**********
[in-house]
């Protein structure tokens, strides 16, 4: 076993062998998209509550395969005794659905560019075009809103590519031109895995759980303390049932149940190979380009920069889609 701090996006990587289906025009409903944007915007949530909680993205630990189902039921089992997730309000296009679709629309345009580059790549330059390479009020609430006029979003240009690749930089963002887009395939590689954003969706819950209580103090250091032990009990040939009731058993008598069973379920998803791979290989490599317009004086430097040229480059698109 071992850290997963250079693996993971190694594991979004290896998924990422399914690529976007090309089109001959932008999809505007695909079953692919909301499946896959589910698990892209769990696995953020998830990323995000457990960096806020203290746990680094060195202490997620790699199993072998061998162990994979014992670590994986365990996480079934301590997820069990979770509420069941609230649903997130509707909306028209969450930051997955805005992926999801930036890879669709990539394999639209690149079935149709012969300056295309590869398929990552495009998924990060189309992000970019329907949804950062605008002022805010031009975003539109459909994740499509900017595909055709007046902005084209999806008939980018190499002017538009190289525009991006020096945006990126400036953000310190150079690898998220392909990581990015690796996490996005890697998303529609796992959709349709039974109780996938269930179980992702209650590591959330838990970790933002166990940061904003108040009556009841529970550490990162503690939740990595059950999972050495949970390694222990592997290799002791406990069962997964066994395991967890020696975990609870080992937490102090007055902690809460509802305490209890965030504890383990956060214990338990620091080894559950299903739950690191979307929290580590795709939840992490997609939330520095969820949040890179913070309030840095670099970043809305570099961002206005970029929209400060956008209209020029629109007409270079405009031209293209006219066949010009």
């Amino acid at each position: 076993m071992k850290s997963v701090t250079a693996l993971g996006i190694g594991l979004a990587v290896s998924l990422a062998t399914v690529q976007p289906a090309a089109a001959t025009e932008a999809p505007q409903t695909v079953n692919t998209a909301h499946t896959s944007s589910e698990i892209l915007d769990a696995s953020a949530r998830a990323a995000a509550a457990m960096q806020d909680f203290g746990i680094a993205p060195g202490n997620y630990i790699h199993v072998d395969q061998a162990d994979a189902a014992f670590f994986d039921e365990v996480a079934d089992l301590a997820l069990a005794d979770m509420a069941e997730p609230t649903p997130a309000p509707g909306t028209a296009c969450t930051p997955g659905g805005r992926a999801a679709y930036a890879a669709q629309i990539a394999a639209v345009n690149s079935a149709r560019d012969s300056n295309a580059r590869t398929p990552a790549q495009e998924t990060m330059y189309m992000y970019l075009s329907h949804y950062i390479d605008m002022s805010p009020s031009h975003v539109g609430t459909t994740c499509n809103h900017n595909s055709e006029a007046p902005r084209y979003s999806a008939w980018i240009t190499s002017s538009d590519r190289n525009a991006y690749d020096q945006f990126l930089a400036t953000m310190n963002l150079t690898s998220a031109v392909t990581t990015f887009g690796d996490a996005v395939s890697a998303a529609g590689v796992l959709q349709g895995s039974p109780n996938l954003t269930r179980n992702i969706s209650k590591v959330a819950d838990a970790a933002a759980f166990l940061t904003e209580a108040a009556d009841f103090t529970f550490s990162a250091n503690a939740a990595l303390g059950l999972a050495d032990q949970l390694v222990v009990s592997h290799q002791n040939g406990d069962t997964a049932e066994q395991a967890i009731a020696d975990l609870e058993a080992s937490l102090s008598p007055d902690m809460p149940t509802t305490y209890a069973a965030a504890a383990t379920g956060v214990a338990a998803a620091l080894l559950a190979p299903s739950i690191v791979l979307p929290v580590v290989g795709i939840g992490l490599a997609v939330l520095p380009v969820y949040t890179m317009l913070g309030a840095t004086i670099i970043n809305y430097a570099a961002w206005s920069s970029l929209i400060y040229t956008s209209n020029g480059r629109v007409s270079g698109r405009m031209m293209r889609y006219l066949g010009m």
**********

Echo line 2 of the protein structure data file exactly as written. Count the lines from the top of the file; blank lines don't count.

């Protein structure tokens, strides 16, 4: 076993062998998209509550395969005794659905560019075009809103590519031109895995759980303390049932149940190979380009920069889609 701090996006990587289906025009409903944007915007949530909680993205630990189902039921089992997730309000296009679709629309345009580059790549330059390479009020609430006029979003240009690749930089963002887009395939590689954003969706819950209580103090250091032990009990040939009731058993008598069973379920998803791979290989490599317009004086430097040229480059698109 071992850290997963250079693996993971190694594991979004290896998924990422399914690529976007090309089109001959932008999809505007695909079953692919909301499946896959589910698990892209769990696995953020998830990323995000457990960096806020203290746990680094060195202490997620790699199993072998061998162990994979014992670590994986365990996480079934301590997820069990979770509420069941609230649903997130509707909306028209969450930051997955805005992926999801930036890879669709990539394999639209690149079935149709012969300056295309590869398929990552495009998924990060189309992000970019329907949804950062605008002022805010031009975003539109459909994740499509900017595909055709007046902005084209999806008939980018190499002017538009190289525009991006020096945006990126400036953000310190150079690898998220392909990581990015690796996490996005890697998303529609796992959709349709039974109780996938269930179980992702209650590591959330838990970790933002166990940061904003108040009556009841529970550490990162503690939740990595059950999972050495949970390694222990592997290799002791406990069962997964066994395991967890020696975990609870080992937490102090007055902690809460509802305490209890965030504890383990956060214990338990620091080894559950299903739950690191979307929290580590795709939840992490997609939330520095969820949040890179913070309030840095670099970043809305570099961002206005970029929209400060956008209209020029629109007409270079405009031209293209006219066949010009």